People think that even at the community college level, college students get summers off and party them away. While some do, others don't. That's right, some college students have to take summer courses. It's not that they want to, it's that they have to. So, sorry to those who are majoring in Anthropology or one of its subdivisions. You don't get a summer vacation.
If you want to finish in under two full years, you have to take 15 credits every usual quarter, plus a few in the summer. That's right, some summer classes are needed at least once. Now, if you have tons of free time and don't have a job, you can take more than three college level classes a quarter, and don't have to take any summer quarter. But if you're like most students, you have a job or other responsibilities that take up most of your time. Plus, you do NOT want to tax yourself. If you are in an honors program, that class load just got a lot heavier. A normal class will need ten-to-twenty hours per week with studying and assignments; add about three hours more for an honors class. That's not too much in any average subject area, but Anthropology classes have extensive reading as well as in-class assignments that make your wrist hurt. We're not even going to mention the take home assignments.
Free time? Don't kid yourself. Free time is an illusion... Most of the time. There are some rare occurrences that you will have free time, but you generally won't. Sure, that goes for almost any college student, but Anthropology majors have even less free time. Professors will expect you to either read three chapters a week and complete assignments, or have all of that plus a research assignment, too. And when you think you have free time? Yeah, see that mountain of clothes? That needs to be washed. Oh, and that assignment that you thought was due next week; that's due now. You'll run yourself thin, but you'll learn a lot of neat tricks to deal with it. When you do get free time you'll probably sleep or do absolutely nothing. If you are a die-hard though, you'll probably be relaxing with a cup of coffee or hot cocoa while doing some light reading.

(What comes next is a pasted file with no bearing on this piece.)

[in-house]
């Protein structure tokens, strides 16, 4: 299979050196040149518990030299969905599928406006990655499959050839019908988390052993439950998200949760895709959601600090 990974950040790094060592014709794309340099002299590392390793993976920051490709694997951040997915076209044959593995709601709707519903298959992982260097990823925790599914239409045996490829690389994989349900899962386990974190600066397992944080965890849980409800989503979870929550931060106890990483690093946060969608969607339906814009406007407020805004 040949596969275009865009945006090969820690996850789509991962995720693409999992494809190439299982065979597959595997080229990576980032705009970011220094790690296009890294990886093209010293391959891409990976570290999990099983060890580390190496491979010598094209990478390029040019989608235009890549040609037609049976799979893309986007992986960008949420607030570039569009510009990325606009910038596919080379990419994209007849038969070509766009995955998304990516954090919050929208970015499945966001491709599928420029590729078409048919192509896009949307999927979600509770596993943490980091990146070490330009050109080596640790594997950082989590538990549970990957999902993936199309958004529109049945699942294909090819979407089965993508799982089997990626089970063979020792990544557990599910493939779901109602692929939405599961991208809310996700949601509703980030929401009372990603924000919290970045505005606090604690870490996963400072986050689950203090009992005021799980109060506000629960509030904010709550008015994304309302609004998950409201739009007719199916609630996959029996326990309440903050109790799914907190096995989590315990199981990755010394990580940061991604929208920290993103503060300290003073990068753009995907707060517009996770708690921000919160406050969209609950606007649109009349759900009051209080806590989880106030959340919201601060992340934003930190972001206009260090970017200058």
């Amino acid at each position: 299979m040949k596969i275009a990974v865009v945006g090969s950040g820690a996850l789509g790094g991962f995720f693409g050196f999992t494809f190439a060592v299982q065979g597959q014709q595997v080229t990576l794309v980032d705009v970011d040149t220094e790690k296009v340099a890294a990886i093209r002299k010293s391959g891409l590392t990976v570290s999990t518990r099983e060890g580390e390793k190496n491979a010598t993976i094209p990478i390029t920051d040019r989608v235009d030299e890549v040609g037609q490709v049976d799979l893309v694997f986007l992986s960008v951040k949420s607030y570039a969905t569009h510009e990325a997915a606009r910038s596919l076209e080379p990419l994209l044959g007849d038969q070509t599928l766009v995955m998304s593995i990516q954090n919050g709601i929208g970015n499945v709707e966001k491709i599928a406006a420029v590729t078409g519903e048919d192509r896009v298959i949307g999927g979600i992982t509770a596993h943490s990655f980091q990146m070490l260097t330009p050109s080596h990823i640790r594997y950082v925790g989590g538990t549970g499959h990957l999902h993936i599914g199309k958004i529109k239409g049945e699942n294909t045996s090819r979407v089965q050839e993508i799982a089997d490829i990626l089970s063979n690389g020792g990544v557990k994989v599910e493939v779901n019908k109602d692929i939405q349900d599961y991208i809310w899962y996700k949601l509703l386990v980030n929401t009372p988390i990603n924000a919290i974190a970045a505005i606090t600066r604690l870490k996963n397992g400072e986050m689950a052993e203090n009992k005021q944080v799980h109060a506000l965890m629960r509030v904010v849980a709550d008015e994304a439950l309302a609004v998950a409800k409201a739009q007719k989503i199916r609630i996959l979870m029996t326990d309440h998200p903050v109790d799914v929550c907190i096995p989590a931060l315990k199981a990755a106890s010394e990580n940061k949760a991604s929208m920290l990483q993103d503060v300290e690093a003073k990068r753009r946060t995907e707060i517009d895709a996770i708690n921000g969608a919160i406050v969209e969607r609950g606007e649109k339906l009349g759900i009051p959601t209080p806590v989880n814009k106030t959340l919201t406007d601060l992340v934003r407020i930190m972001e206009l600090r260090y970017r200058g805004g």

This can either be class research, or university research. You won't be like the other college students hoping to transfer to a mediocre school that's relatively cheap. No. You'll want, even need, the name recognition of the more expensive schools. Plus, most of the cheaper schools don't offer study-abroad opportunities where you can get the field experience that is usually required to get a decent job after grad school. This research will probably continue right up until you have to apply to a university, and maybe even after that. If it's just research for a class, it ends when the quarter or semester ends. Oh, and there's researching which classes you need to take to get your degree as well.
Yes, you will be able to have fun. College isn't all work and no play, you just have to schedule it carefully. Maybe you can even do assignments while having fun. The classes can be fun as well, so you won't be completely burnt out by the end of the semester or quarter. You can even have fun while studying for that big exam (that won't be as hard as you think.) Just get a group of friends, even those who aren't in your class. Turn the studying into a game by having them quiz you, then have you try to figure out who knows the answer. Or you can study for about twenty minutes and talk for about ten, then repeat. Have fun, create your own way of having fun with it.
This applies for any college student, but especially for Anthropology students with heavy class loads. Write things down in a day planner, notebook, Word document, Google Calendar- whatever works for you. Pay attention to what the teacher says- if they say the assignment has been moved up or back, you'll need to write that down. Don't schedule classes ten minutes apart on opposite ends of the campus unless you like rushing, or it's a small campus. Trust me, it sucks.
You definitely learn how to manage your time wisely, and, if you're a good student, you learn how to work in groups to get things done quicker. You learn about your future profession and can tell if it's for you usually by the second or third Anthropology class. You learn how to deal with stress and communicate with others even better. You also learn how to analyze things better than you used to, and you can even start to figure out why people act the way they do. You might be able to travel to other parts of the world, and you'll have some cool stories to tell when you finally go on digs after you finish school. Overall, it's not that bad, but you definitly won't be getting that summer break for a while.